Number of college courses continues to rise

The number of courses being offered by third-level colleges continues to rise despite plans in 2011 to cut them and help end the Leaving Certificate points race.

Number of college courses continues to rise

For more than 74,000 people who have registered this year with the Central Applications Office (CAO), there are now over 1,000 honours (level 8) degrees to choose from. The 599 available from universities and 408 at institutes of technology represent 49 more than the 958 offered by those 21 colleges in 2012

The previous year, stakeholders agreed at a conference on easing the transition from second level to third level that the number of CAO entry routes for school leavers needed to be reduced, but particularly at universities. The idea was two-fold, but the main aim was to have fewer degrees with such limited numbers of places that only those with some of the very highest Leaving Certificate results were eligible.

However, figures from the Higher Education Authority show that University College Dublin (UCD) has been the only one of seven universities where there has been a constant reduction year-on-year in entry routes for application through CAO, down from 60 in 2012 to 50 this year.

University of Limerick (UL) has 71 CAO codes in 2015, down two in three years. Maynooth University (MU) has reduced the level 8 degrees offered through CAO from 50 to 44 this year, and plans to bring that down nearer to 20 next year.

But the number of entry routes at Trinity College Dublin (TCD) is 248, five more than last year and still higher than in 2012, as applicants for most of its arts and humanities programmes must choose their two subjects even before accepting or registering for places.

Entry through that two-subject route at TCD required at least 450 CAO points out of a maximum 625 for anyone who included at least one of half the 24 subjects covered. This automatically limits entry to the top 20% of Leaving Certificate students, but many combinations required 550-plus points, while about half of TCD’s other non-nursing degrees only admitted students with at least 500 points.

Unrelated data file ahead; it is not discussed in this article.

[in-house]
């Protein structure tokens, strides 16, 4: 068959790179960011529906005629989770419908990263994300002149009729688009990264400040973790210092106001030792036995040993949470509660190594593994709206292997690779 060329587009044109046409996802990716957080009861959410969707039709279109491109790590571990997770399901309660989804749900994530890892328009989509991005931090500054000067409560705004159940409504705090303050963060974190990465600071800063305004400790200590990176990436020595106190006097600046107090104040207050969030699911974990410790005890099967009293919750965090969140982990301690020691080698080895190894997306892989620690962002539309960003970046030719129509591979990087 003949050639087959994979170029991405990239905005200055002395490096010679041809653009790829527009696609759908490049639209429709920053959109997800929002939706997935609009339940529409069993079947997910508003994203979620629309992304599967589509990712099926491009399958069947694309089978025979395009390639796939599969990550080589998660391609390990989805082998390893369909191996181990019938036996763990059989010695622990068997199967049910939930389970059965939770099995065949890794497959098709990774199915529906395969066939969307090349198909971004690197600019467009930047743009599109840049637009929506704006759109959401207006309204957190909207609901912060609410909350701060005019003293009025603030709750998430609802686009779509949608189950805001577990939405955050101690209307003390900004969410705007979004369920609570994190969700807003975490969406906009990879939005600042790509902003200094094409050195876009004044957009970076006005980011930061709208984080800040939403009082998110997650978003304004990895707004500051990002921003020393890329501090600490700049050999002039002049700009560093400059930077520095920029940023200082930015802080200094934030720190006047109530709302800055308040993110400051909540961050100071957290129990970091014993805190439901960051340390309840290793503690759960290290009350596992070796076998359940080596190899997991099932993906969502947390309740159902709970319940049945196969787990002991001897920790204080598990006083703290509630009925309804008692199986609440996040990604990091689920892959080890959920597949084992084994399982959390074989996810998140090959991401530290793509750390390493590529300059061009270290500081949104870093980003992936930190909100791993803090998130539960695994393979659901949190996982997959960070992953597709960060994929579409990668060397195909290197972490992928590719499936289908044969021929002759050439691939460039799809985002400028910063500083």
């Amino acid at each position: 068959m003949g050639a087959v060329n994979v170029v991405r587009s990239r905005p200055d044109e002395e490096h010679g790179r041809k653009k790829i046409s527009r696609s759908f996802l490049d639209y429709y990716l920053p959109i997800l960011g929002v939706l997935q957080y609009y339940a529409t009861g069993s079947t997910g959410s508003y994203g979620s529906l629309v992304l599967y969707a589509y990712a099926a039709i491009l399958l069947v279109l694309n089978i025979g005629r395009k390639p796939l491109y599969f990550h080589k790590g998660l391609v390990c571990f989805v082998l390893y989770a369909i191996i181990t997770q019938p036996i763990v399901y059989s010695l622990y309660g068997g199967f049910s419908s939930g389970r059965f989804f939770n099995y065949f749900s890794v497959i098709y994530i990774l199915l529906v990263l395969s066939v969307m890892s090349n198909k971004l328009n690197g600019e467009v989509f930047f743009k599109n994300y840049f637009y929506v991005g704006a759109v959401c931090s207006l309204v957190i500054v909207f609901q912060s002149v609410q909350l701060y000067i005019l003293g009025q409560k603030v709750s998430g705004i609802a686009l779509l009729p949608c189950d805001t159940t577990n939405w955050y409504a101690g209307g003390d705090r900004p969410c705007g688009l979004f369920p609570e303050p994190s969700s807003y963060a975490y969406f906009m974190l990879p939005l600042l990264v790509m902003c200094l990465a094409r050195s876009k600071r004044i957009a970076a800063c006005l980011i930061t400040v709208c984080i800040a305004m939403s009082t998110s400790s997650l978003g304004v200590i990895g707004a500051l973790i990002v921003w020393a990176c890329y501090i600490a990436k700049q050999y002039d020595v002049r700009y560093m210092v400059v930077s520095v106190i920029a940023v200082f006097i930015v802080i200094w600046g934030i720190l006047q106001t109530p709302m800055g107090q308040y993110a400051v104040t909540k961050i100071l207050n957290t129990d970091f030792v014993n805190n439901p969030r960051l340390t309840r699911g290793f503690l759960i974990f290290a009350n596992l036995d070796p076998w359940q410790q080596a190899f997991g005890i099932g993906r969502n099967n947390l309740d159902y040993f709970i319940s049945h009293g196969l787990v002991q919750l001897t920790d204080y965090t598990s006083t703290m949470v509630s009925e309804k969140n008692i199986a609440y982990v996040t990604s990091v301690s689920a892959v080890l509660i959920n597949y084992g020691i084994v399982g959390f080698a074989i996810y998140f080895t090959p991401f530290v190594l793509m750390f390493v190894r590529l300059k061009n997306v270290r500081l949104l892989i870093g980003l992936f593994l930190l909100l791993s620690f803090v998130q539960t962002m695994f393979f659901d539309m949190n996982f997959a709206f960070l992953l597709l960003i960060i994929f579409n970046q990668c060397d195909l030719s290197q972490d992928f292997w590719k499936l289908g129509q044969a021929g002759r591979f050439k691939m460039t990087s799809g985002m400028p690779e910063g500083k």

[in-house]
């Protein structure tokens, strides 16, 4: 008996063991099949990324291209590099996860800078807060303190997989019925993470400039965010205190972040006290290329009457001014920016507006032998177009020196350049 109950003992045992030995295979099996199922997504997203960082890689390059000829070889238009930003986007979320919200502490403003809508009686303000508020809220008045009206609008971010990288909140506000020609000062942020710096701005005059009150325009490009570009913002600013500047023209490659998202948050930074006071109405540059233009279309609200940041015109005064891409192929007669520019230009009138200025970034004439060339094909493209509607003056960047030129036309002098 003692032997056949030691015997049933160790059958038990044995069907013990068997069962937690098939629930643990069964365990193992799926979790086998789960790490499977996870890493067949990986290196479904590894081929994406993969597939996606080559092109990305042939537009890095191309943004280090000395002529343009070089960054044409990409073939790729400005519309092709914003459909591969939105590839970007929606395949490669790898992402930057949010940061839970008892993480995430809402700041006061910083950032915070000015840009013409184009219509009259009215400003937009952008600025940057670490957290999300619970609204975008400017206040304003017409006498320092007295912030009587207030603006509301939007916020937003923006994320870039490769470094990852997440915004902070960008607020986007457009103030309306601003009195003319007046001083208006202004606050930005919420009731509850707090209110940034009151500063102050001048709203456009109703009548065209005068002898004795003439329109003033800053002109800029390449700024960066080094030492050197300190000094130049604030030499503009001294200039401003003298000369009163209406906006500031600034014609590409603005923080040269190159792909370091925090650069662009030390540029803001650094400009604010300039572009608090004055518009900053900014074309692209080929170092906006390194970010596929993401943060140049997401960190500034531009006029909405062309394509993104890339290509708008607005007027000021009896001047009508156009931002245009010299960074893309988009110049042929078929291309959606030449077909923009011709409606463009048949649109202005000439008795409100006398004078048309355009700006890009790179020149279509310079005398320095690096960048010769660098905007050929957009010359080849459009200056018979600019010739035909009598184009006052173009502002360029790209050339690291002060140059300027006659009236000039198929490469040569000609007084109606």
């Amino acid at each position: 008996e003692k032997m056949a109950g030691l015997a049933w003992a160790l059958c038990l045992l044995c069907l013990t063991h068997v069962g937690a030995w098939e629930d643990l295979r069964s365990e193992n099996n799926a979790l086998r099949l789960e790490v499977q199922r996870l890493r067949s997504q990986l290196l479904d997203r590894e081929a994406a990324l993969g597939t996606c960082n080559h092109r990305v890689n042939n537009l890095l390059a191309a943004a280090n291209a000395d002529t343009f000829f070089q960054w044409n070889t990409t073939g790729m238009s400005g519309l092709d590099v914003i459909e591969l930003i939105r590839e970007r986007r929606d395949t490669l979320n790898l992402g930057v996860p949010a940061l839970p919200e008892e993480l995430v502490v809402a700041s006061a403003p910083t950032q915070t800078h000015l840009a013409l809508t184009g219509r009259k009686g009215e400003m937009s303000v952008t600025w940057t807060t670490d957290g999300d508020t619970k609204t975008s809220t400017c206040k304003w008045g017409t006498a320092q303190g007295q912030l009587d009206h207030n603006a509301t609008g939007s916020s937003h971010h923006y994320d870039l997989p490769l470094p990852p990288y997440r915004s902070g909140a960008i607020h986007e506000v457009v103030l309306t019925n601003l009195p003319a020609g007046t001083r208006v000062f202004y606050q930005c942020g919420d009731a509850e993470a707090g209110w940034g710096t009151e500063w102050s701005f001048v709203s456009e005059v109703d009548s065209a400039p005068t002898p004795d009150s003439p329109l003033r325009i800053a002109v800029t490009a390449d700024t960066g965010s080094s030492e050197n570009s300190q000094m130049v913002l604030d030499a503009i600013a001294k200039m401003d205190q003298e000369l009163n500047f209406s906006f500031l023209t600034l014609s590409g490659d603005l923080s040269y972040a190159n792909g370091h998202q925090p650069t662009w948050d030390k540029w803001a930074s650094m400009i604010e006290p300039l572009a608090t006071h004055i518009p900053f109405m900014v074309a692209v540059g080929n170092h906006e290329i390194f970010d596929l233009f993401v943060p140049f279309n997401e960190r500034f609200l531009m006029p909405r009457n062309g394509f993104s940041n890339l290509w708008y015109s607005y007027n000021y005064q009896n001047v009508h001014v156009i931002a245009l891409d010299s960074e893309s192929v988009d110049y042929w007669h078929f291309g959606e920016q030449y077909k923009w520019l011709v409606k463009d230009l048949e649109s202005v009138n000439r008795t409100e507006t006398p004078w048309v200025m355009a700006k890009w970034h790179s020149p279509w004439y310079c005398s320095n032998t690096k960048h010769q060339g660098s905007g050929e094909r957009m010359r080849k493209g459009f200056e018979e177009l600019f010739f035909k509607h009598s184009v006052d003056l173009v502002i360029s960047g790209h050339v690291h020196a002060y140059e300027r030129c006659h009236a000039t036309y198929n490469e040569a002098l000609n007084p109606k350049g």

The options at University College Cork are up from 59 to 63 since 2012, and the 67 CAO codes at Dublin City University (DCU) in 2015 are an increase of seven in three years. There are 56 level 8 CAO options at NUI Galway in 2015, one fewer than in 2012.

The numbers include some degrees at all universities that are open to mature students, and small numbers restricted to entry for graduates.

The HEA said it supports the reduction of numbers of level 8 degrees and it also welcomes the initiative announced by Maynooth University. As well as halving its CAO entry codes from next year, the Co Kildare university plans to offer students the chance to pick subjects across different faculties as part of a broader curriculum.

“This approach was agreed over three years ago following the joint HEA/National Council for Curriculum and Assessment (NCCA) initiative on transitions. It is in the learner’s best interest to have as broad a first-year experience as possible,” said a HEA spokesperson.

Maynooth University president Philip Nolan, who chairs the Irish Universities’ Association taskforce, said there is a long process in making the changes but he is optimistic that the other six universities will follow Maynooth’s lead with far fewer CAO entry codes in 2017.

“This reform required that everybody changes their behaviour and culture together, and that always leads to protracted negotiations. This is a long process and I am going to stick at it,” he said of the IUA taskforce’s work.

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